Where research intersects with construction equipment and materials, applications of machine learning and knowledge-based systems, robotics, 3D Printing, internet of things, wearable computing, applications of drones to construction, safety systems
Various “thought leaders” in the industry have been trying—some would say hitting their heads against the wall—for at least the 37 years that I have been covering buildings (and likely before that), to use technology to streamline, automate and quicken building design and construction.
Two new software products for rapidly converting collections of photos into 3D models and rapidly creating realistic environments for those models—one called ContextCapture, the other called LumenRT—demonstrate technical sophistication, data management techniques, rendering speed and ease of use that has reviewers taking notice but asking for more validation, too.
The future of wearable technology for the construction industry conjures up images of workers covered in clunky machinery—hydraulically powered exosuits multiplying the wearers’ strength, while gleaming visors with information-dense heads-up displays block their vision.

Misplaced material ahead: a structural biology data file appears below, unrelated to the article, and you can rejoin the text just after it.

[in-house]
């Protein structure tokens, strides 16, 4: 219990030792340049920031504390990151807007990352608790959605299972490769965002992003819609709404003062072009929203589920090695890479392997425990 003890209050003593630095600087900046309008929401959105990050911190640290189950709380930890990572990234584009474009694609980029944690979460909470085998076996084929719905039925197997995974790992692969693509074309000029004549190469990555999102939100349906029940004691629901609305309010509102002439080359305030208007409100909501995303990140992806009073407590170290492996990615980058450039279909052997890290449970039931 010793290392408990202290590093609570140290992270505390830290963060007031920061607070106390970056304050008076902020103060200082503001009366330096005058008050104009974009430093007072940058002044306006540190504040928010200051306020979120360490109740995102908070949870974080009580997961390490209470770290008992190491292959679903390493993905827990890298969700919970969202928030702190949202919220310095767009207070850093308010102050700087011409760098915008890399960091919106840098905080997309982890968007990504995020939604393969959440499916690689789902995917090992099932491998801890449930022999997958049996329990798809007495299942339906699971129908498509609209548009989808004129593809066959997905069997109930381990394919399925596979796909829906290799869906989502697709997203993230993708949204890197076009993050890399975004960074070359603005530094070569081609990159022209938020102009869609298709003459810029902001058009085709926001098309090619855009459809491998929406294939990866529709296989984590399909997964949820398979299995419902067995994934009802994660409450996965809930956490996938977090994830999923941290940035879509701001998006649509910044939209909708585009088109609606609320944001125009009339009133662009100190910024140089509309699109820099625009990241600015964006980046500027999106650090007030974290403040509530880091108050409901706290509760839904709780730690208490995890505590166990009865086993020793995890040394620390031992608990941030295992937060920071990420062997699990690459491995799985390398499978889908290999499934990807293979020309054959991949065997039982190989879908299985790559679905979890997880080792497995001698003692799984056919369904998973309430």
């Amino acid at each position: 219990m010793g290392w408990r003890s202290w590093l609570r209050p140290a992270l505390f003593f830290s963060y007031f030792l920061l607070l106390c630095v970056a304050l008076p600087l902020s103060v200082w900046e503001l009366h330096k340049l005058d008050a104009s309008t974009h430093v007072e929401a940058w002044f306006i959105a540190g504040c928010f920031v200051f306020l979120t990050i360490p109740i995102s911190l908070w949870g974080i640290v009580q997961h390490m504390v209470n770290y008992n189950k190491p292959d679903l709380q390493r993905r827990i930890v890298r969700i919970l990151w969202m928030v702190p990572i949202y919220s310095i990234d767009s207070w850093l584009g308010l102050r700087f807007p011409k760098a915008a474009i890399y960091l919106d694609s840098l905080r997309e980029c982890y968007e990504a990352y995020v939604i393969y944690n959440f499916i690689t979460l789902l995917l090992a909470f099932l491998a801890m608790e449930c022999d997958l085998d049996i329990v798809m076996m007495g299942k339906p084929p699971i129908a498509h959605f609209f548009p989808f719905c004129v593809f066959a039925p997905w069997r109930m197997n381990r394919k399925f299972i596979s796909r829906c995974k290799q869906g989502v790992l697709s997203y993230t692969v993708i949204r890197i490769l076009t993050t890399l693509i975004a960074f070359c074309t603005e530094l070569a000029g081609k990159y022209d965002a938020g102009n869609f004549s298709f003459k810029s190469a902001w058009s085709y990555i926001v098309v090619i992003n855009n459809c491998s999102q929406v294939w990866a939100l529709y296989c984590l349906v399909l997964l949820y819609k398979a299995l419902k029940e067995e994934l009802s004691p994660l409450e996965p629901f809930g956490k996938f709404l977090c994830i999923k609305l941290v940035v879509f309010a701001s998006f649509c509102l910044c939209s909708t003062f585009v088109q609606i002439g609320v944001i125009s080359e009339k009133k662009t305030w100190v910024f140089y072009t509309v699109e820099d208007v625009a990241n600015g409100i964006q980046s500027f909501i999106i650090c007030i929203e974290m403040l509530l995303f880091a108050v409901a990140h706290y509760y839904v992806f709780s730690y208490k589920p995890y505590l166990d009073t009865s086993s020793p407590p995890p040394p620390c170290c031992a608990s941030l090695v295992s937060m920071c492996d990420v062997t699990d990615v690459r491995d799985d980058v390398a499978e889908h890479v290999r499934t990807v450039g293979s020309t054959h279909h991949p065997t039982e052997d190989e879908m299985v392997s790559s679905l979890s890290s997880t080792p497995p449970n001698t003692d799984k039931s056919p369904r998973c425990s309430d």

Two recent projects for helicopter hangars on U.S. military bases, one in Colorado and one in Kentucky, offer examples of how out-of-the-box thinking about crane design can overcome some big construction obstacles.
Still reeling from a drop in demand for commodities, Caterpillar Inc. missed Wall Street expectations on Oct 22, reporting third-quarter profit of only $368 million, including $101 million in restructuring costs.